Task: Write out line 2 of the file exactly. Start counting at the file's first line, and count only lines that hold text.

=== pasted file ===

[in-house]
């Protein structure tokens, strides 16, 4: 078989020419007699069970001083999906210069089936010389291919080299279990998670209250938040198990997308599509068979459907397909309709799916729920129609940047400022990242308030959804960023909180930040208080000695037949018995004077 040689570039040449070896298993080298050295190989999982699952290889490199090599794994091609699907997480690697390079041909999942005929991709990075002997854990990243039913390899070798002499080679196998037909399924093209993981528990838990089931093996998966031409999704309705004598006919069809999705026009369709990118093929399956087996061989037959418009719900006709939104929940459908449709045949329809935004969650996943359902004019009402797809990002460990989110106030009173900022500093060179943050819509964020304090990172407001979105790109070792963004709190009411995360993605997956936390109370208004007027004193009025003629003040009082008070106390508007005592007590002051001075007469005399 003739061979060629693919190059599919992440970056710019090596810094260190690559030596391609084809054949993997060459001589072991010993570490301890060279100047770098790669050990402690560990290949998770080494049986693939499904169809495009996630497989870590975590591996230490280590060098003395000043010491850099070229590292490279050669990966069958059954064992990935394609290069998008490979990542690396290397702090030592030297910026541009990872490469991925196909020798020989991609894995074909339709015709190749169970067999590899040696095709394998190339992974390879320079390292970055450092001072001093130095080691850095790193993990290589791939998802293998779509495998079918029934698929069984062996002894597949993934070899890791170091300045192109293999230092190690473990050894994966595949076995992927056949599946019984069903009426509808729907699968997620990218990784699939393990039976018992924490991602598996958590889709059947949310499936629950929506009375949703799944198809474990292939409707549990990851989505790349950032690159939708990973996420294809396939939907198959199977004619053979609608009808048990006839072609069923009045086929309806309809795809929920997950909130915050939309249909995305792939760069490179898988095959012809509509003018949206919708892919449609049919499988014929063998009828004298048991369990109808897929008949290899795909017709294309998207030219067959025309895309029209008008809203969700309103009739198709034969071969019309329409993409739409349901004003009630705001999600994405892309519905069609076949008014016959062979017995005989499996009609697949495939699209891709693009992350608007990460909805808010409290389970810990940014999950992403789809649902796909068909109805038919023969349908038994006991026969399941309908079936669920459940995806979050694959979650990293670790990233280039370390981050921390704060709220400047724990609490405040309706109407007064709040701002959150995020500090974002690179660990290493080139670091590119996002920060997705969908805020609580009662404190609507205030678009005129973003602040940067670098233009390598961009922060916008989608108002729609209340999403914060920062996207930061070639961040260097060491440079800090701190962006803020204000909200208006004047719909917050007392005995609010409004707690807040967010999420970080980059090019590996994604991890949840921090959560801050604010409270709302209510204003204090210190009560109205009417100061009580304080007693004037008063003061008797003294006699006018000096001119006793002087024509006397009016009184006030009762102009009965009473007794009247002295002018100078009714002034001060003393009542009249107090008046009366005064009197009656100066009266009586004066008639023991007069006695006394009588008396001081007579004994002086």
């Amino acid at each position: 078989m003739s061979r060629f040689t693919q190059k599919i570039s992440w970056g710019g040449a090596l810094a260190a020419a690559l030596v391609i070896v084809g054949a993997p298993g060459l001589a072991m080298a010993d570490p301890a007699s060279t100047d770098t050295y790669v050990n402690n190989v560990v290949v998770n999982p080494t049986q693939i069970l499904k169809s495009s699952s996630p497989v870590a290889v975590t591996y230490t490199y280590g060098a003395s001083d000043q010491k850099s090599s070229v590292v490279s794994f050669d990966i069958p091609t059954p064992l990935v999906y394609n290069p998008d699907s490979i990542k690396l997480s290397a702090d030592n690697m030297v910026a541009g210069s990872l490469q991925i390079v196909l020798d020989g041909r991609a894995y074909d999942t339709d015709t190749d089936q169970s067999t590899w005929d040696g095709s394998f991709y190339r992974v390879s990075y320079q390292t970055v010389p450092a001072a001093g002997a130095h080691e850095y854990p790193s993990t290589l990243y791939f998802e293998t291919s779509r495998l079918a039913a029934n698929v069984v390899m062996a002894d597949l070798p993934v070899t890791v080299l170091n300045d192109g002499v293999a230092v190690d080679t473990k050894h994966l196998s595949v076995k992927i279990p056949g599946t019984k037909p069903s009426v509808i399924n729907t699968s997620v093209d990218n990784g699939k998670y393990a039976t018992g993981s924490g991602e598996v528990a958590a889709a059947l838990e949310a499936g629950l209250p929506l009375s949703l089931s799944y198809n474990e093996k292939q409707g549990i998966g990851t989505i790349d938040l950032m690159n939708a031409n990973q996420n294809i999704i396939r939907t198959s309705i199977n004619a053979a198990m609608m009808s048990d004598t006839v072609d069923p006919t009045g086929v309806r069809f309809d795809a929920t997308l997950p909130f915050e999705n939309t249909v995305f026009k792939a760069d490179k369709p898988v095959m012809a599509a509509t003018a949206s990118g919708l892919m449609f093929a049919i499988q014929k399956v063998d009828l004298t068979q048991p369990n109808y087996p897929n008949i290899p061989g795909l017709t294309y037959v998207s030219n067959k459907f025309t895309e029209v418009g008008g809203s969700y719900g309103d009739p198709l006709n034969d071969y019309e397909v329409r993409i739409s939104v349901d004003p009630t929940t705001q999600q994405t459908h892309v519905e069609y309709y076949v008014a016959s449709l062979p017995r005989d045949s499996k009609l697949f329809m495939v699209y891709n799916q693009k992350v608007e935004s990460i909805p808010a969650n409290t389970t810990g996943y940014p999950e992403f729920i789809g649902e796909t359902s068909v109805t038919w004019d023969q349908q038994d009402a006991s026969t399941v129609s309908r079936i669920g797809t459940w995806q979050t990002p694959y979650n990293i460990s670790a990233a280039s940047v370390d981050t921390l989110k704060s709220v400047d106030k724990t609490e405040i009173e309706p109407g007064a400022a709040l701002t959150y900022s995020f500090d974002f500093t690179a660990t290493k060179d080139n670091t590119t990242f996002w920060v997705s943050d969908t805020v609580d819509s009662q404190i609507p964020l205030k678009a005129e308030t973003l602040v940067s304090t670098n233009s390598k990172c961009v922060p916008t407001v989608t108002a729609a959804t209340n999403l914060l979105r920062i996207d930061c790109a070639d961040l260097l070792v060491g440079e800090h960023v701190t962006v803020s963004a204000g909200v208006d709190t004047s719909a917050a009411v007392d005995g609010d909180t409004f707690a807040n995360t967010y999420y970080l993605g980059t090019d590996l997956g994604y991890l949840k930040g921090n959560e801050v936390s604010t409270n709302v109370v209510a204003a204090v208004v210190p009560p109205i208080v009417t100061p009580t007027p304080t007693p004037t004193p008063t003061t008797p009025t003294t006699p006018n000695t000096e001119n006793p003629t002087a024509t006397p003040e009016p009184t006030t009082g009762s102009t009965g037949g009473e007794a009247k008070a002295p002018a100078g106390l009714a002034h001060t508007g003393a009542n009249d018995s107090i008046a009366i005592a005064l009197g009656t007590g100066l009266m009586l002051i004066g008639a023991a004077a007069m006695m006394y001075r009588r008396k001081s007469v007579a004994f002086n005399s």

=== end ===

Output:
């Protein structure tokens, strides 16, 4: 078989020419007699069970001083999906210069089936010389291919080299279990998670209250938040198990997308599509068979459907397909309709799916729920129609940047400022990242308030959804960023909180930040208080000695037949018995004077 040689570039040449070896298993080298050295190989999982699952290889490199090599794994091609699907997480690697390079041909999942005929991709990075002997854990990243039913390899070798002499080679196998037909399924093209993981528990838990089931093996998966031409999704309705004598006919069809999705026009369709990118093929399956087996061989037959418009719900006709939104929940459908449709045949329809935004969650996943359902004019009402797809990002460990989110106030009173900022500093060179943050819509964020304090990172407001979105790109070792963004709190009411995360993605997956936390109370208004007027004193009025003629003040009082008070106390508007005592007590002051001075007469005399 003739061979060629693919190059599919992440970056710019090596810094260190690559030596391609084809054949993997060459001589072991010993570490301890060279100047770098790669050990402690560990290949998770080494049986693939499904169809495009996630497989870590975590591996230490280590060098003395000043010491850099070229590292490279050669990966069958059954064992990935394609290069998008490979990542690396290397702090030592030297910026541009990872490469991925196909020798020989991609894995074909339709015709190749169970067999590899040696095709394998190339992974390879320079390292970055450092001072001093130095080691850095790193993990290589791939998802293998779509495998079918029934698929069984062996002894597949993934070899890791170091300045192109293999230092190690473990050894994966595949076995992927056949599946019984069903009426509808729907699968997620990218990784699939393990039976018992924490991602598996958590889709059947949310499936629950929506009375949703799944198809474990292939409707549990990851989505790349950032690159939708990973996420294809396939939907198959199977004619053979609608009808048990006839072609069923009045086929309806309809795809929920997950909130915050939309249909995305792939760069490179898988095959012809509509003018949206919708892919449609049919499988014929063998009828004298048991369990109808897929008949290899795909017709294309998207030219067959025309895309029209008008809203969700309103009739198709034969071969019309329409993409739409349901004003009630705001999600994405892309519905069609076949008014016959062979017995005989499996009609697949495939699209891709693009992350608007990460909805808010409290389970810990940014999950992403789809649902796909068909109805038919023969349908038994006991026969399941309908079936669920459940995806979050694959979650990293670790990233280039370390981050921390704060709220400047724990609490405040309706109407007064709040701002959150995020500090974002690179660990290493080139670091590119996002920060997705969908805020609580009662404190609507205030678009005129973003602040940067670098233009390598961009922060916008989608108002729609209340999403914060920062996207930061070639961040260097060491440079800090701190962006803020204000909200208006004047719909917050007392005995609010409004707690807040967010999420970080980059090019590996994604991890949840921090959560801050604010409270709302209510204003204090210190009560109205009417100061009580304080007693004037008063003061008797003294006699006018000096001119006793002087024509006397009016009184006030009762102009009965009473007794009247002295002018100078009714002034001060003393009542009249107090008046009366005064009197009656100066009266009586004066008639023991007069006695006394009588008396001081007579004994002086």